Environmental conservation and human development are intertwined. The success of one aspect affects and is affected by the state of the other.
The intensifying controversy surrounding the Mau Forest Complex is one of the many issues arising from human activities damaging the environment. It is evident the local community has not been empowered and mandated in the conserving the forest.
I feel it is time the community is given the power to watch over the forests and other protected areas close to their homes and farms.
The county and state governments and other key relevant agencies should now focus on investing in these communities because they are the first people to know when an unlawful act is taking place in our forests.
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Too Much Politics on Mau Forest
Capacity building on the significance of conserving the forests is paramount. Without knowledge and understanding, it would be useless asking people to be your gatekeepers. Educate young people about nature and allow the community to participate in natural resource management.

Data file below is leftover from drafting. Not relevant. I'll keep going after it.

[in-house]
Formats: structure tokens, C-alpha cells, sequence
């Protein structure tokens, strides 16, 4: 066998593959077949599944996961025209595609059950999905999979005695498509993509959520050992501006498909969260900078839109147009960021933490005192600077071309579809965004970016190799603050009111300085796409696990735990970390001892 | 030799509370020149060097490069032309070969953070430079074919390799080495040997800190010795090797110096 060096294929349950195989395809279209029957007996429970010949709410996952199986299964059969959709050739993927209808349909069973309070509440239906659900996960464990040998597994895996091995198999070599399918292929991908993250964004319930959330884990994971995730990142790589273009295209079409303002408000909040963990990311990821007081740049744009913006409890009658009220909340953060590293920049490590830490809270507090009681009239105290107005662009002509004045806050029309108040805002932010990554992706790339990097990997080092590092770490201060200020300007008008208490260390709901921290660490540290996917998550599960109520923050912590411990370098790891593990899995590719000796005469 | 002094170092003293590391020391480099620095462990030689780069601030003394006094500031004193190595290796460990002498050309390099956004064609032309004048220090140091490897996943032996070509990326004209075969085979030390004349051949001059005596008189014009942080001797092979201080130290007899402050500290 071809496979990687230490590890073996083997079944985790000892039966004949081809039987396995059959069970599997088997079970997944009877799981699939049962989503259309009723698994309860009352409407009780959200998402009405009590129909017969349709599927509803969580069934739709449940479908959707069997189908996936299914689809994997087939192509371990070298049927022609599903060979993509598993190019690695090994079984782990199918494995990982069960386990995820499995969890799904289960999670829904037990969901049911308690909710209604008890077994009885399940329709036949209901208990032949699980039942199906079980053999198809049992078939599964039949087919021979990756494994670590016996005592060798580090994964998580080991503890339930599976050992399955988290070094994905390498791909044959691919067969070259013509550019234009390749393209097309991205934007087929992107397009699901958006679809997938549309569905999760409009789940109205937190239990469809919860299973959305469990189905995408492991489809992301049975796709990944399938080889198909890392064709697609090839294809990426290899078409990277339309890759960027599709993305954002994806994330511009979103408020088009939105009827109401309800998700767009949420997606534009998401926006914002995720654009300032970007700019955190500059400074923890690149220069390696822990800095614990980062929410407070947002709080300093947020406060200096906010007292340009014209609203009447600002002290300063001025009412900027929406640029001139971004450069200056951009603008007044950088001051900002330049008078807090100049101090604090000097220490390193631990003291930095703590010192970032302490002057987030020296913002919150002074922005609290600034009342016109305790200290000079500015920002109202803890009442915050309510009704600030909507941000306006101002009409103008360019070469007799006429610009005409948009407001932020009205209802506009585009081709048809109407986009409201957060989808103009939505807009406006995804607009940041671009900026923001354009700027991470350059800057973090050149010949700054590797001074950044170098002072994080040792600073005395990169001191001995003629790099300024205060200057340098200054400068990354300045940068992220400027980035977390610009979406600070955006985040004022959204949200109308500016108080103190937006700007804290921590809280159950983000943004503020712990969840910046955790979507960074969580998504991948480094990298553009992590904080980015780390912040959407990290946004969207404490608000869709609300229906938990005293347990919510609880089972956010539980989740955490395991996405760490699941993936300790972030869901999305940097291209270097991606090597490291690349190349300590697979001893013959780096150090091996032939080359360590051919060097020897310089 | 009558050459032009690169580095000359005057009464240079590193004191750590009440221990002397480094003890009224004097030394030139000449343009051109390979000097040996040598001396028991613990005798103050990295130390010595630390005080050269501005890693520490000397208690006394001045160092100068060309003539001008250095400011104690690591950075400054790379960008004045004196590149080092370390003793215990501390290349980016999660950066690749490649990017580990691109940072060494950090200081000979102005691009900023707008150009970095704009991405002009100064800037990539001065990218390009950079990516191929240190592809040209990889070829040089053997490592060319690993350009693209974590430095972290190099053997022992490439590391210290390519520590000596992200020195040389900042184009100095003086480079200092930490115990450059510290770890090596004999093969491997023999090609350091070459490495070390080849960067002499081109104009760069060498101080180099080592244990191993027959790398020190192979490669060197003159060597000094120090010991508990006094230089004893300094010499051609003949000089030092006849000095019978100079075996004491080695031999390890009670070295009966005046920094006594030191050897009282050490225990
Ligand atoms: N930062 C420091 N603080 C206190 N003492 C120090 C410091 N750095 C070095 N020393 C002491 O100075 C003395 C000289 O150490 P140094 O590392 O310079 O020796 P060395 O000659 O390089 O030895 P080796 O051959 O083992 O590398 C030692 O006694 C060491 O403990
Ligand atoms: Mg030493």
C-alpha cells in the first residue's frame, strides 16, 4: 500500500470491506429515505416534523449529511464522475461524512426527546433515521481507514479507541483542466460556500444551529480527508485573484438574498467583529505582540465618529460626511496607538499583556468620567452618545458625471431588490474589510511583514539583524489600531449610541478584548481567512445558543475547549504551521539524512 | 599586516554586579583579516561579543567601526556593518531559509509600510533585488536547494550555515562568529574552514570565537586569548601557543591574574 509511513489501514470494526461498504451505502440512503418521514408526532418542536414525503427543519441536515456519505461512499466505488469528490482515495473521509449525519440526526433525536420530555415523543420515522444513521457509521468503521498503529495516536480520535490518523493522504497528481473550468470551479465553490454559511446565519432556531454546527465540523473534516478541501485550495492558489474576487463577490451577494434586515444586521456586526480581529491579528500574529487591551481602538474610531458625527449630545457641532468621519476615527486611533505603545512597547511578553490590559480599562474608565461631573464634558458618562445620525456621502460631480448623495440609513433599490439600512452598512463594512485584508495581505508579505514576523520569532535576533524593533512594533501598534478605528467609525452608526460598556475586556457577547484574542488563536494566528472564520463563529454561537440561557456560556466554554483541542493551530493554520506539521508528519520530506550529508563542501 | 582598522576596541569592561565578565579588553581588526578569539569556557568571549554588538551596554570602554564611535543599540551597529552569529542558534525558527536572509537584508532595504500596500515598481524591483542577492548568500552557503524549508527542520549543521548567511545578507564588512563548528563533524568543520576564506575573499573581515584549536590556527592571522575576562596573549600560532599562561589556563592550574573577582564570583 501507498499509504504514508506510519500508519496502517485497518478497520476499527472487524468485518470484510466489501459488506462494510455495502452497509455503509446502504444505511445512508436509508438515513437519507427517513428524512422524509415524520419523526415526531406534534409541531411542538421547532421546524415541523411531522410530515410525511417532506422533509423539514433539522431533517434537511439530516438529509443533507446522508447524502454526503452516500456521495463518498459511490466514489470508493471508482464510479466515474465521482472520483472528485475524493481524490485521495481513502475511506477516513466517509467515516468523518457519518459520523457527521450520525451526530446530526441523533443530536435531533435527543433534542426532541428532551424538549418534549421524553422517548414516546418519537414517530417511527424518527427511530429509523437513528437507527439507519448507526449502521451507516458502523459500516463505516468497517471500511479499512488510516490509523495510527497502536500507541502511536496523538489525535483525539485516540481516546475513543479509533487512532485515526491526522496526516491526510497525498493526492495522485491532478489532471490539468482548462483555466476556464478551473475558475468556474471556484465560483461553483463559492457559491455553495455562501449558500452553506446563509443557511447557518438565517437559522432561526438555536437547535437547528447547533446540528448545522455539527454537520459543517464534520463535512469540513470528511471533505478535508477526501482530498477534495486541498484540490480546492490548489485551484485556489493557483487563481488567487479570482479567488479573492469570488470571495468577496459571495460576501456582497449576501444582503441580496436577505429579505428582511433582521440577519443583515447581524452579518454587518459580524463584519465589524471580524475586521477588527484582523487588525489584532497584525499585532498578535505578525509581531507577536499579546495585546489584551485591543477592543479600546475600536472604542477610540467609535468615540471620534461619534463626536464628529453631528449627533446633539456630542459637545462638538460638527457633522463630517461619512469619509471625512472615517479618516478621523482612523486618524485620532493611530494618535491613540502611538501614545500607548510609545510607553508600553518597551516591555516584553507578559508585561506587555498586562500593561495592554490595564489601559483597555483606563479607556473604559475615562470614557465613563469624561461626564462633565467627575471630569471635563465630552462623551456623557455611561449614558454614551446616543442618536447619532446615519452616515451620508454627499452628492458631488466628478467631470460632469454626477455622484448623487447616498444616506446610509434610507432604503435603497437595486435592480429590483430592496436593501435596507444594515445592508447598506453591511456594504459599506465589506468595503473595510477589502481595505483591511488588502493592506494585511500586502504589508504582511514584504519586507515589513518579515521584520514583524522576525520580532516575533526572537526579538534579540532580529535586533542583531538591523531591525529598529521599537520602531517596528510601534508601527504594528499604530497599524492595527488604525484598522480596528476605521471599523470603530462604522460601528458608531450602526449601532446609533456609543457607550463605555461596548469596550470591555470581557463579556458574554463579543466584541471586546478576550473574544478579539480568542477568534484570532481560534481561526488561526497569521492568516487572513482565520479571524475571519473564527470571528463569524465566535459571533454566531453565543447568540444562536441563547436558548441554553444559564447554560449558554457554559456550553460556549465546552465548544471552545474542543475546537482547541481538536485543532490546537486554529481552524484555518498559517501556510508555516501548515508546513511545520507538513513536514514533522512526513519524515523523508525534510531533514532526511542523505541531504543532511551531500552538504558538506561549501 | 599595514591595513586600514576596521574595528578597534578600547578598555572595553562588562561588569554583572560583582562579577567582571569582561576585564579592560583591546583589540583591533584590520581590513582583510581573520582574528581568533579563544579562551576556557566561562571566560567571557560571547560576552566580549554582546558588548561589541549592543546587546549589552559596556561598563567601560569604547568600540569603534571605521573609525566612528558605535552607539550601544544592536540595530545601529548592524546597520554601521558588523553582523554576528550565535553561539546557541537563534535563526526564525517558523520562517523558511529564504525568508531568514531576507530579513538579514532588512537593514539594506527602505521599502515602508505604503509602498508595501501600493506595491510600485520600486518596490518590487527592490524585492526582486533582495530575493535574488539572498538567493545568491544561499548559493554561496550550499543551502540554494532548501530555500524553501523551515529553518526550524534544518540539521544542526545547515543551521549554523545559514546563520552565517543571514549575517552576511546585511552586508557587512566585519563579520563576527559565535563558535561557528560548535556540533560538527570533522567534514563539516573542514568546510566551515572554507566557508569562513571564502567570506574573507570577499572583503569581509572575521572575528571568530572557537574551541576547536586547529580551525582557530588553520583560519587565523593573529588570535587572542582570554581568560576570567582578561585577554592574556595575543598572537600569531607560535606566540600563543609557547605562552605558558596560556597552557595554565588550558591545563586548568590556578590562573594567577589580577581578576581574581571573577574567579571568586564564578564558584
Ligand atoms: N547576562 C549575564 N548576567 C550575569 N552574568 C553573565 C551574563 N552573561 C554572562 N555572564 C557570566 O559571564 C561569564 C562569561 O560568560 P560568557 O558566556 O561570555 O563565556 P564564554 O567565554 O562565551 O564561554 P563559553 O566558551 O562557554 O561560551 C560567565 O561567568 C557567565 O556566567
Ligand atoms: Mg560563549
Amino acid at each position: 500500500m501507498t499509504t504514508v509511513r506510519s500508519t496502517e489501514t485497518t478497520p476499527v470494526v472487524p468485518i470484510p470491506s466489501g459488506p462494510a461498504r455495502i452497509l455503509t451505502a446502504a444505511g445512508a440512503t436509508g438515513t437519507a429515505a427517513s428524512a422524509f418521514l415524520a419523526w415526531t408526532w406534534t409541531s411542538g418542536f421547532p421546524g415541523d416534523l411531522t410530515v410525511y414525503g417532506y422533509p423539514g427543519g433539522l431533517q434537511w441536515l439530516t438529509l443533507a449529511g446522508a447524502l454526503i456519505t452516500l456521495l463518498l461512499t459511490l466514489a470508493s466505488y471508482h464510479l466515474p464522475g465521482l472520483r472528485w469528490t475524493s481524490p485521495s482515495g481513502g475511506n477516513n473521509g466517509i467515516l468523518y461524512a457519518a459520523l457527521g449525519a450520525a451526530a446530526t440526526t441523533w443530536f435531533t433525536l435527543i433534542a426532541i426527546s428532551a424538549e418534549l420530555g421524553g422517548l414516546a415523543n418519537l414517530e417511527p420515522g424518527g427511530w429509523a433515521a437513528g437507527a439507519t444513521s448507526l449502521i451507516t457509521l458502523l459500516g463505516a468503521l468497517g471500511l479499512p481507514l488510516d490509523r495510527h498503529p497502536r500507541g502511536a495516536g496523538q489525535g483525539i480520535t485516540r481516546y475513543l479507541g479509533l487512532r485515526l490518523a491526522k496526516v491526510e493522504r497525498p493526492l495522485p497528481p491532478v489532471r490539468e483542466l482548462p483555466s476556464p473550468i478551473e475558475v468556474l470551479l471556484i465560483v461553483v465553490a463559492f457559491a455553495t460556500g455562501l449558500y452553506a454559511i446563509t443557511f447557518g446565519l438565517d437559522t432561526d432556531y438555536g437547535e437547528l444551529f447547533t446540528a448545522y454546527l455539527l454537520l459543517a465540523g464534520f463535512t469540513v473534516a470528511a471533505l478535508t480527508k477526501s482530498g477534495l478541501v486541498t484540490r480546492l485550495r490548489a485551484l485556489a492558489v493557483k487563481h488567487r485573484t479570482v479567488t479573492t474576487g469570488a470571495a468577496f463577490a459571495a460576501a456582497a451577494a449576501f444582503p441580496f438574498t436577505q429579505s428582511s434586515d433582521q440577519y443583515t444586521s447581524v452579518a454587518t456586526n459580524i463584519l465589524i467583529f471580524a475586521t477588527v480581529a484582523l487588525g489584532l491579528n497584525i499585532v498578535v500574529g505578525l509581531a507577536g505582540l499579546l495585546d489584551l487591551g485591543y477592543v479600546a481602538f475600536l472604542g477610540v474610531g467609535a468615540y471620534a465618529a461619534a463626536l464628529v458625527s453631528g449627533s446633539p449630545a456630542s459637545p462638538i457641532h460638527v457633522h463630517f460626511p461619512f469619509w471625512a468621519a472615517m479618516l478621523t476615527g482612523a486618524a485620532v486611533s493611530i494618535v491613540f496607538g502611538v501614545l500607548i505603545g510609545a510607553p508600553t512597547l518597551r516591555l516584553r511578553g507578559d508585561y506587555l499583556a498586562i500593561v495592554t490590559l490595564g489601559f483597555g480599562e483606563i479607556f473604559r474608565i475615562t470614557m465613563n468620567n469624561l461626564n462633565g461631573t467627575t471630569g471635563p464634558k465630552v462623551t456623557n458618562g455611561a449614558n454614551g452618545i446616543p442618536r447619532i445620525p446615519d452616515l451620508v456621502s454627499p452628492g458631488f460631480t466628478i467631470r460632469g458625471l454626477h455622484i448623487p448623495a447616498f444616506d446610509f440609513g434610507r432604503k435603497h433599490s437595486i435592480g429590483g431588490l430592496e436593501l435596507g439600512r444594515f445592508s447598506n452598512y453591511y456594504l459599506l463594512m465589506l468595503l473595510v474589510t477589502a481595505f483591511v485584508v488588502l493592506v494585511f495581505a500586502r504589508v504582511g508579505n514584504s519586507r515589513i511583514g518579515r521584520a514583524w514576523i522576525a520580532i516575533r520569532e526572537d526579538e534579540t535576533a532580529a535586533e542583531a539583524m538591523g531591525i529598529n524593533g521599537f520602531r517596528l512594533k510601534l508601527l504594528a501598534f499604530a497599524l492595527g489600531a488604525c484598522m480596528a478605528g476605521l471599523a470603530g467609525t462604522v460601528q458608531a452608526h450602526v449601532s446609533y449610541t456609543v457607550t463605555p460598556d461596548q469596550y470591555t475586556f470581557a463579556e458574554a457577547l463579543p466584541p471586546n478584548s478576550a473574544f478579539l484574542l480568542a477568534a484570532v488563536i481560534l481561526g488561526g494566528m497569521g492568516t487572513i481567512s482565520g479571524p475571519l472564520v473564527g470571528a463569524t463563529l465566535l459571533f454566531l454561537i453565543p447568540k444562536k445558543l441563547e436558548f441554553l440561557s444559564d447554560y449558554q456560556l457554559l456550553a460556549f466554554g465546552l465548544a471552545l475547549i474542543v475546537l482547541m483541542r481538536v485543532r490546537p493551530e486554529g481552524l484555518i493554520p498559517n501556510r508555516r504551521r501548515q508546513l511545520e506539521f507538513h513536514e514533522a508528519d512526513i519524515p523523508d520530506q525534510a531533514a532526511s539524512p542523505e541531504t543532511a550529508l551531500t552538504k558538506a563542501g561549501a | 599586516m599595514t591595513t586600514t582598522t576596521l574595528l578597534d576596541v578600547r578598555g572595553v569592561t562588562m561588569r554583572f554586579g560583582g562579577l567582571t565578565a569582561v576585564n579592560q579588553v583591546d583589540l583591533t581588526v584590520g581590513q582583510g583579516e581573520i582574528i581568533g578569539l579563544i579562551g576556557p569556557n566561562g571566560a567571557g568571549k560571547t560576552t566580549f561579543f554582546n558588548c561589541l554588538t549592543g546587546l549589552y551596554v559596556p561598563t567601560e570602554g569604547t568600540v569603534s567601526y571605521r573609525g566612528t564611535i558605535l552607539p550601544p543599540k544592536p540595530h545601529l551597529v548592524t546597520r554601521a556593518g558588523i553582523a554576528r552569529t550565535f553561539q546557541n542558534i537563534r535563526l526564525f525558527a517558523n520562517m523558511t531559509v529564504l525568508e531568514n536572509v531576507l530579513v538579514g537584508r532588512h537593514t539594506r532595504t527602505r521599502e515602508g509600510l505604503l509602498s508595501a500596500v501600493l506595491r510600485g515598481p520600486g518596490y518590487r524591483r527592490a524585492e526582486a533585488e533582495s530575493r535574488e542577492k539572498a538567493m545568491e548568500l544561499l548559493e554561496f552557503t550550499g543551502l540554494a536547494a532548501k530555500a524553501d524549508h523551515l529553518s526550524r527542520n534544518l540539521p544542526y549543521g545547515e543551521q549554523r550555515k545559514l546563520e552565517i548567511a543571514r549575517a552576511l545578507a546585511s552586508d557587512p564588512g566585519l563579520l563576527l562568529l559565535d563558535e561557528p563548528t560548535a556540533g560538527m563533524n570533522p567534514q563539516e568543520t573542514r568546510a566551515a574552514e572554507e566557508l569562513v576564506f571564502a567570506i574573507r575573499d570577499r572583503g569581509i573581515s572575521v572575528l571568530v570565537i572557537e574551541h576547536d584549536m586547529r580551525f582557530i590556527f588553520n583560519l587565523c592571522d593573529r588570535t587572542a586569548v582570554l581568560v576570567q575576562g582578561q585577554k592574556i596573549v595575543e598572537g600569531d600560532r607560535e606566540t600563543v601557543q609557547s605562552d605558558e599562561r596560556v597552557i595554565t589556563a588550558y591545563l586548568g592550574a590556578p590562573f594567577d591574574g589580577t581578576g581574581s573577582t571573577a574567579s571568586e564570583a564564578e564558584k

Besides, the said communities should have an idea of the map and legal boundaries. Buffer zones should also be created, and the local community made aware as well as be educated on the importance of such a zone.
When the local communities learn to value environmental resources, they will not allow any intruder to encroach no matter their political, social, or economic status.
In this era where technology rules, instant reporting mechanisms should also be invested in. Considering most of the forests are in remote areas, you would expect most of the people to be less conversant with the digitized ways of reporting. However, toll-free emergency numbers dedicated to the particular activity is almost mandatory. Similarly, instant messaging would also play a key role.
Identification and contracting a few individuals of both genders, young and old to be key pointers in their communities would go a long way in building a great relationship and getting the actual real-time situation on the ground.
Environmental conservation is not cheap. Nonetheless, if all stakeholders take responsibility and play their roles, then it can be cheaper and more manageable.
We need to increase the density of our forests. To achieve this, prioritize on investing in and empowering the local communities living close to the forests.